Signs are posted for the 2024 Sundance Film Festival on Main Street in Park City on Thursday, Jan. ...

Collin Leonard,

Sundance Institute seeks proposals for future location of film festival

The institute is asking for formal proposals in an initial information-gathering period.

5 days ago

Sponsored Articles

Young couple hugging while a realtor in a suit hands them keys in a new home...

Utah Association of Realtors

Buying a home this spring? Avoid these 5 costly pitfalls

By avoiding these pitfalls when buying a home this spring, you can ensure your investment will be long-lasting and secure.

a person dressed up as a nordic viking in a dragon boat resembling the bear lake monster...

Bear Lake Convention and Visitors Bureau

The Legend of the Bear Lake Monster

The Bear Lake monster has captivated people in the region for centuries, with tales that range from the believable to the bizarre.


Live Nation Concerts

All the artists coming to Utah First Credit Union Amphitheatre (formerly USANA Amp) this summer

Summer concerts are more than just entertainment; they’re a celebration of life, love, and connection.

Mother and cute toddler child in a little fancy wooden cottage, reading a book, drinking tea and en...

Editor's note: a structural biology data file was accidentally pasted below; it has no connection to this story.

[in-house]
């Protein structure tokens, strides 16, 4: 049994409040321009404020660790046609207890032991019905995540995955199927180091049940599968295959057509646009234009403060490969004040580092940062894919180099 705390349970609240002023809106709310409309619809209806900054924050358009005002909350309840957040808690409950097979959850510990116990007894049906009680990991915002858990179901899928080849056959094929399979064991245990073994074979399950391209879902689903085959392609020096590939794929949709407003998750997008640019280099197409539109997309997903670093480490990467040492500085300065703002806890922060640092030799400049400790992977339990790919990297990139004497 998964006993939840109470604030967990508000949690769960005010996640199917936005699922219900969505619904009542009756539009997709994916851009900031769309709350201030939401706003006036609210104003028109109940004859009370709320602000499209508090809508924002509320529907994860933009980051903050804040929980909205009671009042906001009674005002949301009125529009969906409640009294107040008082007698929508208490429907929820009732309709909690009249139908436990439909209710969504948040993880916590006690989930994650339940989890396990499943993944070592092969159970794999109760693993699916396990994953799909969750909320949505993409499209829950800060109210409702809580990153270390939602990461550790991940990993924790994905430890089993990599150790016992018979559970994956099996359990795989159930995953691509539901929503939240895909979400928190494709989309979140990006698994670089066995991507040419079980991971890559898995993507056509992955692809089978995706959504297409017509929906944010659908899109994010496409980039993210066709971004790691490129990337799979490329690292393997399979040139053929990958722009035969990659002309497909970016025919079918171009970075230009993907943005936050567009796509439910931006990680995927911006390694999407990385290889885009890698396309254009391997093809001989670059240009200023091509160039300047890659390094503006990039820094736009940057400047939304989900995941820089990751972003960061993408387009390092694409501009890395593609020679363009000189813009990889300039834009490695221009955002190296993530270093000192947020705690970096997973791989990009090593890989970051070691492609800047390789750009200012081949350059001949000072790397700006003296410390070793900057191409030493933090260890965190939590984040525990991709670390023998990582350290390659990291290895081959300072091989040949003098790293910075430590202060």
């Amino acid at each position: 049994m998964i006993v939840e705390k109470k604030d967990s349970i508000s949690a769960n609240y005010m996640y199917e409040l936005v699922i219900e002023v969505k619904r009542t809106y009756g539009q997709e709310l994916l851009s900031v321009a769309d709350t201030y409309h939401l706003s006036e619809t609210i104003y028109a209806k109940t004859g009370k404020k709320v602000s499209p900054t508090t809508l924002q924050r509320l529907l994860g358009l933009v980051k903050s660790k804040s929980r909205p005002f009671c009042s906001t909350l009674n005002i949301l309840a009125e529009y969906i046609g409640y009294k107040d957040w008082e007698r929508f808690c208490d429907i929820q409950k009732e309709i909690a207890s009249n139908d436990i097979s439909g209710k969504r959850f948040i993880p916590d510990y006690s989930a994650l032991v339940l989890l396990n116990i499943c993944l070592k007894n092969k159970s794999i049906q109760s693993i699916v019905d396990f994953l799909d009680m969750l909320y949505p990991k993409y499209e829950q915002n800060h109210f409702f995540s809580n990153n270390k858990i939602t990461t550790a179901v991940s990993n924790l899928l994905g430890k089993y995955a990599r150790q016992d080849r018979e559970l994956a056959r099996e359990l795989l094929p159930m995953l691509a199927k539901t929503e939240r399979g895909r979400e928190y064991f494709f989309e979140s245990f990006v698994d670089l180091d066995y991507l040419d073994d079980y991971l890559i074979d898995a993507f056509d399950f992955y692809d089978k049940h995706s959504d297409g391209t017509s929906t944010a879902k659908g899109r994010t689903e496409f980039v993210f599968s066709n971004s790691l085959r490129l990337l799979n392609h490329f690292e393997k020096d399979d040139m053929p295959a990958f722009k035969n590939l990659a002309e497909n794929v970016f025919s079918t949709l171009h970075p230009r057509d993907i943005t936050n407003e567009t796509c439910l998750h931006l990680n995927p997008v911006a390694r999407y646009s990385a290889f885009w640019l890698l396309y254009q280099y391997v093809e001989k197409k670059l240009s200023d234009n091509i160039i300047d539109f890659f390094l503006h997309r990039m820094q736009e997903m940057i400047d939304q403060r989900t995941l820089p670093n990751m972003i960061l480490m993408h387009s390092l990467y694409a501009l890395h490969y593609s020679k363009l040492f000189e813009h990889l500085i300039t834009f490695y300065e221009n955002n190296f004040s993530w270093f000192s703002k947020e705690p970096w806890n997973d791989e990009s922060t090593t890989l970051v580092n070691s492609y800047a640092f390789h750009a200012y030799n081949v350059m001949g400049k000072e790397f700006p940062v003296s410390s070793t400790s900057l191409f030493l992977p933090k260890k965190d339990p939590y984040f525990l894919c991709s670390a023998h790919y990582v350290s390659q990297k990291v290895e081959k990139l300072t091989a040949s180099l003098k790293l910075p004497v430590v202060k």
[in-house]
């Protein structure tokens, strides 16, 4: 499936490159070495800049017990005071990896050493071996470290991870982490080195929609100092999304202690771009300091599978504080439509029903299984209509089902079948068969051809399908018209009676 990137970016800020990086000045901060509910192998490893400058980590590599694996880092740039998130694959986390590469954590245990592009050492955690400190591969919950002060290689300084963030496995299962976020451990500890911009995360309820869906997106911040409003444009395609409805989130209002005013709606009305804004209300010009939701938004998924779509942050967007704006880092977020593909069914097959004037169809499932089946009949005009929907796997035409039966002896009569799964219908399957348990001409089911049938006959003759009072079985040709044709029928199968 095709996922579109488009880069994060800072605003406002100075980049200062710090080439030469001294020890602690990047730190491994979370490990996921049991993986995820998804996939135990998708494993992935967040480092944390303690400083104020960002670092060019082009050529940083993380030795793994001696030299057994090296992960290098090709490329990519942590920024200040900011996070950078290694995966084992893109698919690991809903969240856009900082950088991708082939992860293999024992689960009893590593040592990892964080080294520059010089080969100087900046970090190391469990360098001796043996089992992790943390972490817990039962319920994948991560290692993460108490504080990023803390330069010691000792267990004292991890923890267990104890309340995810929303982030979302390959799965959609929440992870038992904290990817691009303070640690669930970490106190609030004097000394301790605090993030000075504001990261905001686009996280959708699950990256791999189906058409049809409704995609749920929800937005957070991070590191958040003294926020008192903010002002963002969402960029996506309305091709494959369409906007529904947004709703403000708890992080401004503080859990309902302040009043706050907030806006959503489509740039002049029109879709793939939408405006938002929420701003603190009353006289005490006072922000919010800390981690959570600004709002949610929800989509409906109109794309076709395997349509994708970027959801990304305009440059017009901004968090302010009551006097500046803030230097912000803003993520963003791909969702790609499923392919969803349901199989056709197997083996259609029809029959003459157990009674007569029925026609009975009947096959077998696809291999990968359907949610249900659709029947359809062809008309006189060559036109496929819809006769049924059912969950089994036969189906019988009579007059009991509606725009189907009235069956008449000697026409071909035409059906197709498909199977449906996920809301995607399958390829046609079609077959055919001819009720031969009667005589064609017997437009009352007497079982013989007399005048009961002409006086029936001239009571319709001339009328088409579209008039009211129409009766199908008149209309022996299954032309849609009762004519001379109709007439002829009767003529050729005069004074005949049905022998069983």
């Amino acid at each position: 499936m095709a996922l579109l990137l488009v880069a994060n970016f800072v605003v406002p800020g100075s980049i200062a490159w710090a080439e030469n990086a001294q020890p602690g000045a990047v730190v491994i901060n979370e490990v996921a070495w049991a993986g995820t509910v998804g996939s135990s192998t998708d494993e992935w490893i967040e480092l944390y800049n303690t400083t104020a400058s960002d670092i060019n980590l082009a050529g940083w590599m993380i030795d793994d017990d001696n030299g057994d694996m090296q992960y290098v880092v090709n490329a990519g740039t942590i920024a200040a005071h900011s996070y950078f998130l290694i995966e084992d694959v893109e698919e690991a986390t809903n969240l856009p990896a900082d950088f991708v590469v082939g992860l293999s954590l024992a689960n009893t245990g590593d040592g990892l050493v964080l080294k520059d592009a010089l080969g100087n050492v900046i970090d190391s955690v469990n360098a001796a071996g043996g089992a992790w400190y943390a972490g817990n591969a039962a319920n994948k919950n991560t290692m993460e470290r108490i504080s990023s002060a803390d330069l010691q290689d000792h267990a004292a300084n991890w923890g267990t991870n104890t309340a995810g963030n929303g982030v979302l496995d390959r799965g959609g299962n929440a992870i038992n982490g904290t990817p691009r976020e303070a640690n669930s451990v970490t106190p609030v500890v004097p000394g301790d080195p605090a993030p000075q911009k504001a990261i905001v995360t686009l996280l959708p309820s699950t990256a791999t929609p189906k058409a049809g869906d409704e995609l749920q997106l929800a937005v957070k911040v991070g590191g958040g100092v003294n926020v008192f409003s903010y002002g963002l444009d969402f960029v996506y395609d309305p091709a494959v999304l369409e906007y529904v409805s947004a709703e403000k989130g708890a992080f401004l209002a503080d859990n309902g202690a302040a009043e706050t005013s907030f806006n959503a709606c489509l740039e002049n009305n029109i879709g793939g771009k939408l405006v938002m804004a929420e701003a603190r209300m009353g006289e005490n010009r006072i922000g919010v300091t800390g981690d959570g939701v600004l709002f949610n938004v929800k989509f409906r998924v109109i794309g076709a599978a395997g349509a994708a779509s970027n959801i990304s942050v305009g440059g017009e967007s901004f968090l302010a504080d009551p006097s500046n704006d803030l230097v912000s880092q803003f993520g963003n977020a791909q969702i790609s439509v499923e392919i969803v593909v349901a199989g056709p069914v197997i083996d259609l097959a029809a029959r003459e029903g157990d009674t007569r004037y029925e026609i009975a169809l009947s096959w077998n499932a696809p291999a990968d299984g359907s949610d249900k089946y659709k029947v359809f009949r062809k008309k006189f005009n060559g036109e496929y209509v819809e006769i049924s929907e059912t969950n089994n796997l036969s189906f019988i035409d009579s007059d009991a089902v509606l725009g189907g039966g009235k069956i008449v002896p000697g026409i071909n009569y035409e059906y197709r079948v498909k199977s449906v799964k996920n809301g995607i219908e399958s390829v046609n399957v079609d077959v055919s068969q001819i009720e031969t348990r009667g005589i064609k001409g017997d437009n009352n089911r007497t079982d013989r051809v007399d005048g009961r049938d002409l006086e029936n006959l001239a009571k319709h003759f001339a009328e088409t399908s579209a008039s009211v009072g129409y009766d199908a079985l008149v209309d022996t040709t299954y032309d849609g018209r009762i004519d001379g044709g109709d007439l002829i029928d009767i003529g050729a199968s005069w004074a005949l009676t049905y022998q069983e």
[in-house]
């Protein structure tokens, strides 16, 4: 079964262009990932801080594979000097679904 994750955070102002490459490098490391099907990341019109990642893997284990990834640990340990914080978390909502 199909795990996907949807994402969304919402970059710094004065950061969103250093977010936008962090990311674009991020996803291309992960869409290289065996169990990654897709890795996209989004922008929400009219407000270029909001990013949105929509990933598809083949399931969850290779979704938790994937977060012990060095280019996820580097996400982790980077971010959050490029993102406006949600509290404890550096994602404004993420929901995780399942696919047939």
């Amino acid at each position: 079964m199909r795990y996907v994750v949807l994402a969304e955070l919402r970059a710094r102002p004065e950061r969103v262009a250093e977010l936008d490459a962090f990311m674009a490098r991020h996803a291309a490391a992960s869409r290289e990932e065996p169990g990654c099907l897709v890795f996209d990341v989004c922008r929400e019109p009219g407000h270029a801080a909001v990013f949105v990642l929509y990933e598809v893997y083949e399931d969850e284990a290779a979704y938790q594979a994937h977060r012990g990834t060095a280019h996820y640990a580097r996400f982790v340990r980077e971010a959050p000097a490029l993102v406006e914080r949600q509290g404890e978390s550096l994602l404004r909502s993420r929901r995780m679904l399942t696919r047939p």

Visit Bear Lake

How to find the best winter lodging in Bear Lake, Utah

Winter lodging in Bear Lake can be more limited than in the summer, but with some careful planning you can easily book your next winter trip.

Happy family in winter clothing at the ski resort, winter time, watching at mountains in front of t...

Visit Bear Lake

Ski more for less: Affordable ski resorts near Bear Lake, Utah

Plan your perfect ski getaway in Bear Lake this winter, with pristine slopes, affordable tickets, and breathtaking scenery.

front of the Butch Cassidy museum with a man in a cowboy hat standing in the doorway...

Bear Lake Convention and Visitors Bureau

Looking Back: The History of Bear Lake

The history of Bear Lake is full of fascinating stories. At over 250,000 years old, the lake has seen generations of people visit its shores.

Farmers and ranchers already know: Mormon crickets are back